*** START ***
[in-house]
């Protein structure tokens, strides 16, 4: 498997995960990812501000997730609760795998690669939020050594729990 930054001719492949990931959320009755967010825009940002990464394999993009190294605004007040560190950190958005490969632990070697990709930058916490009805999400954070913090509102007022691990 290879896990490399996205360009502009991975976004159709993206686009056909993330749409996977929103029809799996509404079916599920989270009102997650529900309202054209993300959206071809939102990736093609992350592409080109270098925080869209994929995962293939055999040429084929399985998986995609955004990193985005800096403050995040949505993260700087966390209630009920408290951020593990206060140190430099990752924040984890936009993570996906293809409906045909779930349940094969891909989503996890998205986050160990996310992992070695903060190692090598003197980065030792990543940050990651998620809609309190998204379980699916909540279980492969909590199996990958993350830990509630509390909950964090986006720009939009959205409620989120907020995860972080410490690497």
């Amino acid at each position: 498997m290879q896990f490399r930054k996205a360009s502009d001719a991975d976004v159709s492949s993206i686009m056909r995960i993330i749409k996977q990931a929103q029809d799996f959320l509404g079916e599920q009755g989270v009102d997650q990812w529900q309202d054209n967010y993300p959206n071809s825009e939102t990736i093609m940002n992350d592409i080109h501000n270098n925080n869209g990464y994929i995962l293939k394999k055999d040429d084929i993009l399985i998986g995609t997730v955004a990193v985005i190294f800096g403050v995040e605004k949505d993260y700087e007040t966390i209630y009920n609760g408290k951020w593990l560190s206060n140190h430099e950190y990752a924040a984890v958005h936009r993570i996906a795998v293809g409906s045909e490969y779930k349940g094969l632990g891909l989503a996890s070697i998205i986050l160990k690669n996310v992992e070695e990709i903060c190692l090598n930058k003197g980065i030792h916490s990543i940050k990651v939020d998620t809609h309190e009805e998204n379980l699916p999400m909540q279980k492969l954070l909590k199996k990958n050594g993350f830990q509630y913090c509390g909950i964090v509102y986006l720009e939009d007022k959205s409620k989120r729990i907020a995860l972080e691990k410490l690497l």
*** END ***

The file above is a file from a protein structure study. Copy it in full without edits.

[in-house]
């Protein structure tokens, strides 16, 4: 498997995960990812501000997730609760795998690669939020050594729990 930054001719492949990931959320009755967010825009940002990464394999993009190294605004007040560190950190958005490969632990070697990709930058916490009805999400954070913090509102007022691990 290879896990490399996205360009502009991975976004159709993206686009056909993330749409996977929103029809799996509404079916599920989270009102997650529900309202054209993300959206071809939102990736093609992350592409080109270098925080869209994929995962293939055999040429084929399985998986995609955004990193985005800096403050995040949505993260700087966390209630009920408290951020593990206060140190430099990752924040984890936009993570996906293809409906045909779930349940094969891909989503996890998205986050160990996310992992070695903060190692090598003197980065030792990543940050990651998620809609309190998204379980699916909540279980492969909590199996990958993350830990509630509390909950964090986006720009939009959205409620989120907020995860972080410490690497």
């Amino acid at each position: 498997m290879q896990f490399r930054k996205a360009s502009d001719a991975d976004v159709s492949s993206i686009m056909r995960i993330i749409k996977q990931a929103q029809d799996f959320l509404g079916e599920q009755g989270v009102d997650q990812w529900q309202d054209n967010y993300p959206n071809s825009e939102t990736i093609m940002n992350d592409i080109h501000n270098n925080n869209g990464y994929i995962l293939k394999k055999d040429d084929i993009l399985i998986g995609t997730v955004a990193v985005i190294f800096g403050v995040e605004k949505d993260y700087e007040t966390i209630y009920n609760g408290k951020w593990l560190s206060n140190h430099e950190y990752a924040a984890v958005h936009r993570i996906a795998v293809g409906s045909e490969y779930k349940g094969l632990g891909l989503a996890s070697i998205i986050l160990k690669n996310v992992e070695e990709i903060c190692l090598n930058k003197g980065i030792h916490s990543i940050k990651v939020d998620t809609h309190e009805e998204n379980l699916p999400m909540q279980k492969l954070l909590k199996k990958n050594g993350f830990q509630y913090c509390g909950i964090v509102y986006l720009e939009d007022k959205s409620k989120r729990i907020a995860l972080e691990k410490l690497l």